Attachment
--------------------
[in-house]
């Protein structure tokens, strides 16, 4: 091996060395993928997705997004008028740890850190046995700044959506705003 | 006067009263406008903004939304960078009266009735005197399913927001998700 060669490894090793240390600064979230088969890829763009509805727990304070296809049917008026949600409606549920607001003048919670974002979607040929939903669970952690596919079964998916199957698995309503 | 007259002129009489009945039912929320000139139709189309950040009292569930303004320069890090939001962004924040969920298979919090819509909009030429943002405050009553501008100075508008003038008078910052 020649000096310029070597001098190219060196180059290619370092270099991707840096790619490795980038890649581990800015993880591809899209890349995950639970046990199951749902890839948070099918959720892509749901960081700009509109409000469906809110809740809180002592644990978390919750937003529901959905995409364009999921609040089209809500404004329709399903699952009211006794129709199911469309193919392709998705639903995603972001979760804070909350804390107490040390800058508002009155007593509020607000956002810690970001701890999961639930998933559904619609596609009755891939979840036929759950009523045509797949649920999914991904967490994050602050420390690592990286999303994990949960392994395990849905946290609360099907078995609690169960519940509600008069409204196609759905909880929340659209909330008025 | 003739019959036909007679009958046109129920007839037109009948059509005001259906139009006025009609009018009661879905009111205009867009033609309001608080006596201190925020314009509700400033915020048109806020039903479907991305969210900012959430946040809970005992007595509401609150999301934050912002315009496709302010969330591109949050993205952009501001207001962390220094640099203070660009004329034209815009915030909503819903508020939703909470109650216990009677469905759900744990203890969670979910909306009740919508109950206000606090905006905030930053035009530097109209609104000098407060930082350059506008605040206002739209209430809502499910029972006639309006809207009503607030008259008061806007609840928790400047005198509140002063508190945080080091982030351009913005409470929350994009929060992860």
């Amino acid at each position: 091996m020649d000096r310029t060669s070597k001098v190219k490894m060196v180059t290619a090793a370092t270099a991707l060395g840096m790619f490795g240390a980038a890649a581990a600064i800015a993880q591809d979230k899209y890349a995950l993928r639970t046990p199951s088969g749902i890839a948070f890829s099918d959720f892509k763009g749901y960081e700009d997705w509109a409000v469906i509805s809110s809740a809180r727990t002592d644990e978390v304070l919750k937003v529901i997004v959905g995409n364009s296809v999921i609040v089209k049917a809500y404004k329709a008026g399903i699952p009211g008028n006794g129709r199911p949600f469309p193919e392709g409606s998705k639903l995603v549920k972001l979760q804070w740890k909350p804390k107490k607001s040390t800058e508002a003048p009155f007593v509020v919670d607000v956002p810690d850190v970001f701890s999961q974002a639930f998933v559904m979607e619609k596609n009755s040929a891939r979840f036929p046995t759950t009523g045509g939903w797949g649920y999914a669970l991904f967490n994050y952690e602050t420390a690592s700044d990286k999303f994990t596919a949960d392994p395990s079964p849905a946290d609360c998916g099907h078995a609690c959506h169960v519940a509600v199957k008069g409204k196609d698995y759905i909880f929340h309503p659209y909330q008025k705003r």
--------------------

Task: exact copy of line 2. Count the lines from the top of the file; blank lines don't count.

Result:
């Protein structure tokens, strides 16, 4: 091996060395993928997705997004008028740890850190046995700044959506705003 | 006067009263406008903004939304960078009266009735005197399913927001998700 060669490894090793240390600064979230088969890829763009509805727990304070296809049917008026949600409606549920607001003048919670974002979607040929939903669970952690596919079964998916199957698995309503 | 007259002129009489009945039912929320000139139709189309950040009292569930303004320069890090939001962004924040969920298979919090819509909009030429943002405050009553501008100075508008003038008078910052 020649000096310029070597001098190219060196180059290619370092270099991707840096790619490795980038890649581990800015993880591809899209890349995950639970046990199951749902890839948070099918959720892509749901960081700009509109409000469906809110809740809180002592644990978390919750937003529901959905995409364009999921609040089209809500404004329709399903699952009211006794129709199911469309193919392709998705639903995603972001979760804070909350804390107490040390800058508002009155007593509020607000956002810690970001701890999961639930998933559904619609596609009755891939979840036929759950009523045509797949649920999914991904967490994050602050420390690592990286999303994990949960392994395990849905946290609360099907078995609690169960519940509600008069409204196609759905909880929340659209909330008025 | 003739019959036909007679009958046109129920007839037109009948059509005001259906139009006025009609009018009661879905009111205009867009033609309001608080006596201190925020314009509700400033915020048109806020039903479907991305969210900012959430946040809970005992007595509401609150999301934050912002315009496709302010969330591109949050993205952009501001207001962390220094640099203070660009004329034209815009915030909503819903508020939703909470109650216990009677469905759900744990203890969670979910909306009740919508109950206000606090905006905030930053035009530097109209609104000098407060930082350059506008605040206002739209209430809502499910029972006639309006809207009503607030008259008061806007609840928790400047005198509140002063508190945080080091982030351009913005409470929350994009929060992860």